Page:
Google Anti-Trust: Default Settings on ‘Sensitive Content’ Need to Change

Undeniably, Google Adwords (the pay per click engine) is one of the greatest money machines of all time. In 2019, Google’s ad revenue amounted to almost US$ 134.81 billion. I’ll do the math for you…. it is $256,487 per minute. Not bad right?


So you might argue with this type of volume and velocity with over 5 million advertisers participating in concurrent online auctions for keywords (Google advertisers bid for keywords in real time auctions), that sometimes, somethings can go wrong.

Like when you place a $10 a day budget and Google automatically spend 4x that which happened this week for a client of ours. Or when $1400 in one day was spent on an Ad Group that has $270 daily budget. That was last week for another of our clients. Or this morning when we explained to a software company servicing the K-12 educational sector that the first thing we do for clients inside Google Ads Account is turn OFF all the ads showing on ’sensitive content’ and that it is tragic that Google (#DoNoEvil) make this a default setting in every Adwords account.

Sadly, most folks are not going to go inside ‘Settings’ click on ‘Additional Settings’ where this is buried inside the Google Adwords dashboard. No wonder, most people don’t know it is even their. Here’s the screenshot attached so you too can turn it off.

I hope the US Justice Department via the Anti-Trust Lawsuit against Google filed this week helps Google to do the right thing and make this ‘sensitive content’ setting an opt in and not an opt out default.

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Google holds 82% market share on desktop in search engine market in the USA and 88% on mobile – as per page 31 of the Justice Department Complaint Against Google which you can read at When you have that much market dominance, you can take people’s money in a blind closed auction with zero transparency and show ads on content that advertisers don’t even know where its been shown.

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Google Voice – Not quite right just yet

As an early user of Google Voice since they rolled it out locally to business around the Google Head Office in Mountain View, California in 2010 we like the features of it. While Google Voice isn’t mainstream, “voice optimization” is a topic of ongoing discussion as Google Assistant, Google Home, Alexa and other voice based in car technologies permeate our lives at home, at work and on the go.

That said, the translation of voice to text still has a ways to go. Here’s a prime example. mmmm!

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Lockdown Tips for Audiences

Covid is giving us more time to do many more things. Now we’re not commuting, entertaining or hanging out at conferences, we’re pouring over more of the features inside dashboards that drive customers to our clients websites. One simple suggestion for online traffic optimization experts is to create Audiences inside Google Analytics and then target those audiences inside Google Ads to create more targeted audiences seeing more focused ads.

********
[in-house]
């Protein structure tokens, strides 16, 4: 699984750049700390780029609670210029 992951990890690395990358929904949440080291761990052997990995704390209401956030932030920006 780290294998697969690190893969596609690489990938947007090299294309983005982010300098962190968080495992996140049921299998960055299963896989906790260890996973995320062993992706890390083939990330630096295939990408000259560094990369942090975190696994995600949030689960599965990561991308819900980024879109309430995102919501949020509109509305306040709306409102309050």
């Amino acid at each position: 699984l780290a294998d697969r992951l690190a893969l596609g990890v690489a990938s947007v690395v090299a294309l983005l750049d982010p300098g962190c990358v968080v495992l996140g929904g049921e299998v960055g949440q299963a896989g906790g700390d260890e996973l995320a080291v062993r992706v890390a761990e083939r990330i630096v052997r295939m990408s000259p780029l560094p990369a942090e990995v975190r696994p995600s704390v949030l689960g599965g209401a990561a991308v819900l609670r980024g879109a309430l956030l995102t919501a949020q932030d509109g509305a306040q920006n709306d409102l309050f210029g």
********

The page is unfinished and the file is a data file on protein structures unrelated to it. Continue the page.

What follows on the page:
Here’s an example for one of our software clients. You can see audiences were created for key sections of their website (pricing page, features pages and integrations pages). You can create Audiences in the Google Analytics > Admin > Property section (click on the menu ‘Audience Definitions > Audiences) and then create them using the URL string for each section of the site you wish to segment an audience for. You can select Google Ads as were you want the Audience to be imported to.

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Over time, Google will keep count of the visitors to those section/s of the website and when there is enough traffic, they will publish the audience number. You can see below the Display Audience is 240.

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Now, inside Google Ads > Audience Manager, you can see the corresponding Audience as per below. See how the audience equals 240. It typically takes 30 days to build up a good audience that is big enough to start displaying ads to.

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This is a great way to create more targeted banner display ads for niche audiences across a client website instead of just targeting ads to “All Website Visitors”. Thanks Covid!


Bounce Rates on Paid Vs Organic Traffic

Bounce Rates. Experienced people know that higher bounce rates on paid search traffic can impact organic rankings. Generally the rule of thumb is to lower bounce rates on paid campaigns to reduce low quality traffic. As display remarketing also impacts organic rankings (i.e. the number of visitors who click on a remarketing ad and return to your website), the quality of traffic is super important.

Let me unpack this more. The below graph shows the 90% bounce rate a client had been strangled with for several months after spending $7,000 a month on Google Adwords. That’s $6,000 wasted per month.


Now let us have a look at the impact of the reduction in bounce rate on organic and direct traffic once the high bounce rate ads inside Google were turned off. Notice there was a 78% improvement in overall bounce rate. Organic bounce rate reduced from 24% to 10% and direct traffic bounce rate dropped from 24% to 4%. You don’t often get to see the causality between paid traffic bounce rates and organic / direct traffic bounce rates yet they are correlated. Oh and the conversion rates on paid traffic were 5x as a result and 6x from organic.Screen Shot 2020-07-05 at 4.08.10 PM